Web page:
7. Autoimmune disorders seem to be on the rise in general. Whether it is a “true allergy” or a “sensitivity,” if eating (or wearing) something makes you sick, avoiding it is the most straight-forward cause of action. Doctors used to only take the “true allergy,” as in hives and anaphlaxis, seriously. Now we are learning about other symptoms that can be life changing and even life threatening.

    As a kid, I was diagnosed (by a quack, traditional physicians would claim) with food allergies. Eggs, peanut butter and wheat became my go-to foods since I had to avoid uncured milk, corn, rice, beef, cabbage and a score of other things. I laugh when I read “allergy free” on something because it really means “no common allergens.” While I grew out of some of the food allergies/sensitivities, some have stayed.

    The gluten-free trend helps everyone with food intolerances because it has brought the issue into mainstream consciousness. When I ask, “does this contain rice?” I don’t get an argument over whether it is a serious request. I cannot eat rice. Restaurants are more forthcoming with ingredients and you don’t have to show off an epi-pen to get someone to check for you.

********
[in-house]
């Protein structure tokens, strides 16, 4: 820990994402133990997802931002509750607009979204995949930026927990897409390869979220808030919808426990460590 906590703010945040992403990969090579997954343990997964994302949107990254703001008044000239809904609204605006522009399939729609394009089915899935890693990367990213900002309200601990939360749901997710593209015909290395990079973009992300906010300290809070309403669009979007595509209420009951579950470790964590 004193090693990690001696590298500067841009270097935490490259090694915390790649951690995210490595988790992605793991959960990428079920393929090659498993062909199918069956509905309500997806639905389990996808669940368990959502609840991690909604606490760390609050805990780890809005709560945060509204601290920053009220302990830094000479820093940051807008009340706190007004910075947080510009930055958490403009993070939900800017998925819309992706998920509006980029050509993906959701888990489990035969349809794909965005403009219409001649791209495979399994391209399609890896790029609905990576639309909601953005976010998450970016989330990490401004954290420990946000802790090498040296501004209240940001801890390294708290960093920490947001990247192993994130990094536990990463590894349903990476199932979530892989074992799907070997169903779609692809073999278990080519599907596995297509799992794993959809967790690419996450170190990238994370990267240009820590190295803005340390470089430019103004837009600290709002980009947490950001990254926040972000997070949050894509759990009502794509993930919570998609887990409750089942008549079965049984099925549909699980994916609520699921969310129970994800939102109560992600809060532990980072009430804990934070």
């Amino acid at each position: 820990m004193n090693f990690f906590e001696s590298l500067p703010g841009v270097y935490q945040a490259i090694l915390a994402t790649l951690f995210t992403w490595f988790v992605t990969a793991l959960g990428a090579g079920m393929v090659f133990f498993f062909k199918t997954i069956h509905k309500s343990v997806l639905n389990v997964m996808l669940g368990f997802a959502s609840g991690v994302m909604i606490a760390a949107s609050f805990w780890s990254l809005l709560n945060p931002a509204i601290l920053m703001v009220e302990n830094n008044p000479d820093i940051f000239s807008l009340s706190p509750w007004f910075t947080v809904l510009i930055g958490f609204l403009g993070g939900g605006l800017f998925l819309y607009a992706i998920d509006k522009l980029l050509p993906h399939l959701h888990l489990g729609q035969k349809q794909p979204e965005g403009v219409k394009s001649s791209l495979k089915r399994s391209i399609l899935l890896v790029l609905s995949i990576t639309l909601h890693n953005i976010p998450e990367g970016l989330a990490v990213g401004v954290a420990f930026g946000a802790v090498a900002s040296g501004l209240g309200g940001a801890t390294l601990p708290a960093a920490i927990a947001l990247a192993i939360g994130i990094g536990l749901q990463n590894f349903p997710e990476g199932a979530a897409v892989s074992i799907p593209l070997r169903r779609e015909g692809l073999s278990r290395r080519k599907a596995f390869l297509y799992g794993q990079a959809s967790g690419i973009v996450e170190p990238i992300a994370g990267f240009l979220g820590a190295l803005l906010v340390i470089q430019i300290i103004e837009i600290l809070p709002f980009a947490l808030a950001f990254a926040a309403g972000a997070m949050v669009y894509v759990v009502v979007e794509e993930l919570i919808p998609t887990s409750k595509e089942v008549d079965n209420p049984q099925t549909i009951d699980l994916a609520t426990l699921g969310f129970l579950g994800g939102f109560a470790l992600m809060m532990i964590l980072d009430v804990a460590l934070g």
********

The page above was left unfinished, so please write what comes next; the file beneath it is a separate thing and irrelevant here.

8. Susan B. Kissell says:

    I have a self-diagnosed gluten sensitivity. I originally started going g-f to lose belly fat. In doing so, I found that my restless legs were cured and I have tested it by going on and off gluten and, of course, inadvertently consuming some. No wheat = no restless legs for me. Also, I had thought I was lactose intolerant but find that if I don’t eat gluten, I can drink regular milk with no ill effects. These two results are enough to validate my diagnosis.
    I have never read about either of these results in any of the literature. Have you head this from other people?
    Thank you for this great newsletter (I am a new subscriber).
    kayakgma

    • For people with celiac disease, the intestinal damage can cause lactose intolerance. Once on a gluten-free diet, that clears up for many people. Gluten can affect our bodies in so many ways. I don’t recall off hand anyone having problems with restless legs cleared up, but it doesn’t surprise me.